• 7. Your table can contain two cell references, two column references, or sometimes even two row references depending on your needs and how you select your table (Eg: A8:C16, A:C, 8:16)  You generally want to make these references absolute by inserting dollar signs before each letter and/or number (Eg: $A$8:$C$16, $A:$C, $8:$16)  To make the entire reference absolute, you could alternatively highlight the whole reference and push F4  In the next field we will designate what we want the formula to return after it does the lookup and finds the value (Eg: State, Site Name)  We designate this by giving a column number  We can determine the column number by manually counting from left to right starting with the first column of the table we selected earlier  The first column in the table is 1 the second is 2 and so on… (Eg: State=2, Site Name=3)  If manually counting for your column number is impractical then highlight your table, and as you highlight you should see a number next to a “C” (C1, C2, C3)  This number will be right next to your cursor as you are highlighting or in the white box at the top left of the page  Keep highlighting your table until you reach the column that contains the information you want the formula to return  When you reach this column, look at the number next to the “C” and this will be your column number  In the next field we can only enter either true or false  False looks for an exact match of your lookup value while true looks for an approximate match  Generally, you will use false  Now push OK  Try the above example to get some practice  The formula to retrieve the state for site 107001 should read =vlookup($A2, $A$8:$C$16,2,false)  The formula to retrieve the site name for site 107001 should read =vlookup($A2, $A$8:$C$16,3,false)  Now you can copy and paste this formula to fill in the rest of your missing information o Understanding how to properly organize and select your table  One thing that is extremely important to understand about vlookups is that they only search for the lookup value in the first (leftmost) column of the table you select  This means that when selecting your table, you have to start with the column that contains your lookup values and move to the right  It also means that the data that you want the lookup to return must be to the right of the data you are looking up (See Example below) 7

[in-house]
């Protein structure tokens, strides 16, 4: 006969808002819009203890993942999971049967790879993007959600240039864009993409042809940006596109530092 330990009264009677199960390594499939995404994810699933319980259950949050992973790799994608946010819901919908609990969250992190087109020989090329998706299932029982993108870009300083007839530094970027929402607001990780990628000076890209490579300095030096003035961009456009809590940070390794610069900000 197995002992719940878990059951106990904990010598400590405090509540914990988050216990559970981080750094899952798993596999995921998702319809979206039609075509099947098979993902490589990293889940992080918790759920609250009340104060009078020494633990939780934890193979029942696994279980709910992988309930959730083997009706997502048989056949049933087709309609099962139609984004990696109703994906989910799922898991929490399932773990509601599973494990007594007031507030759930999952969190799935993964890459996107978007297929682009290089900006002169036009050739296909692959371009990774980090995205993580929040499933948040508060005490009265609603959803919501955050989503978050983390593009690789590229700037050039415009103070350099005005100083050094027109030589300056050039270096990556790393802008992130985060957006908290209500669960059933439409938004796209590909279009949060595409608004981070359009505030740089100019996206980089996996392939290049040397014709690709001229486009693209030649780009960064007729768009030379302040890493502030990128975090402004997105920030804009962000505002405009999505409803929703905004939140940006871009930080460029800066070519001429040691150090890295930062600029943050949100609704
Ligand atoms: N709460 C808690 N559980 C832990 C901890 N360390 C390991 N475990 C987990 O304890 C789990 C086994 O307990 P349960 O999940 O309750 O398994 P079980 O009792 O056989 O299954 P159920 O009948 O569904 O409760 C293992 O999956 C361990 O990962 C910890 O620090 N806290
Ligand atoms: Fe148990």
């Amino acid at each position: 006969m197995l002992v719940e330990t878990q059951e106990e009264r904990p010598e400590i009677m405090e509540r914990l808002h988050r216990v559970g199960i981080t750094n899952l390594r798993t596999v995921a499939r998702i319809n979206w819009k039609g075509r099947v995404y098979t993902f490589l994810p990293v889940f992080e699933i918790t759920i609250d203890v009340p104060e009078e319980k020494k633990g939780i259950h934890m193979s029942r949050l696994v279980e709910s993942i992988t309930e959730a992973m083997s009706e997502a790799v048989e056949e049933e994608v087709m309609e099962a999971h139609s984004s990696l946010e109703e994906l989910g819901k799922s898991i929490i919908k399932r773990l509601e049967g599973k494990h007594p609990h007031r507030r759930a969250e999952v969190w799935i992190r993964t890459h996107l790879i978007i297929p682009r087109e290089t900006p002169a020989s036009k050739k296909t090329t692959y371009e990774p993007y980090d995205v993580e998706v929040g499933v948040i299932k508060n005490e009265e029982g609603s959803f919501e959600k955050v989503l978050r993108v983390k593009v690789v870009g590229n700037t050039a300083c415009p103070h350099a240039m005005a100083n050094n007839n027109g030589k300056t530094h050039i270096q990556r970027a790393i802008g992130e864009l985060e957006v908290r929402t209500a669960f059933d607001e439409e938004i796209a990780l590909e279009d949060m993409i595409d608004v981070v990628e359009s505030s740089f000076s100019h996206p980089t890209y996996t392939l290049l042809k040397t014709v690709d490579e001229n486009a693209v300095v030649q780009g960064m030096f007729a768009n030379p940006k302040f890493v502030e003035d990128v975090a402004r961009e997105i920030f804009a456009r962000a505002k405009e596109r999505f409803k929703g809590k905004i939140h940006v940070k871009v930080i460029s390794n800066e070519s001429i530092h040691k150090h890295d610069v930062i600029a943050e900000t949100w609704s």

• 8. Site State Site Name 107001 IL #N/A 145007 108001 Site Name Site State Alton Memorial Hospital 107001 IL Samaritan Regional Health System 215001 OH Dunn Memorial Hospital 145007 IN Marlboro Park Hospital 225004 SC Parkland Health Center-Bonne Terre 108001 MO Memorial Hospital of Carbondale 116001 IL In this example, because the site number is in column B of your table, column B must be the first (leftmost) column in the lookup table you select (blue)  Also, the information you can retrieve related to the site is limited to the state  If you need the site name you would have to reorganize the table so it looks like the first example above o The importance of unique values  Another important thing to realize about vlookups is that the first column of your lookup table must have unique values  For instance, in the example below, neither the first or last name is unique  When a lookup of the last name “Smith” is performed, the function only returns data from the first match it finds (Eg Smith, John’s DOB)  Using last names the vlookup function cannot find the correct DOB for Smith, Jane First Name Last Name DOB Lookup Smith John 1/1/2000 Smith Jane 1/1/2000 Doe John Doe Jane 8
  • 9. First Name Last Name Date of Birth Smith John 1/1/2000 Smith Jane 1/1/2001 Doe John 1/1/2002 Doe Jane 1/1/2003  To solve this problem we have to create unique lookup up values and unique values in the lookup table  We do this by joining data (last and first name) in a separate, new column  Insert a new column  Select a cell in this new column that is adjacent to the data you want to join  Go to Insert, Function, search Concatenate and push OK  In the field labeled text1, enter the first reference that you want to join (blue) (Eg: B2)  In the field labeled text2, enter the next reference that you want to join (orange) (Eg: C2)  If you need to join more to create unique values then continue entering references into text3 and so on…  Push OK and use this formula to fill in the rest of the column  Make sure you perform this procedure on your lookup values and in your lookup table  Now use the joined data (green) to perform the vlookup (See below)  Rather than using the concatenate function, you can type = click on B2, type &, click on C2, and push enter (=B2&C2) First & Last Name First Name Last Name DOB Lookup SmithJohn Smith John 1/1/2000 SmithJane Smith Jane 1/1/2001 DoeJohn Doe John DoeJane Doe Jane First & Last Name First Name Last Name Date of Birth SmithJohn Smith John 1/1/2000 SmithJane Smith Jane 1/1/2001 DoeJohn Doe John 1/1/2002 DoeJane Doe Jane 1/1/2003 o VLOOKUP issues because of formatting differences  A problem can sometimes occur when the formatting of the lookup values and the related values in the lookup table are different 9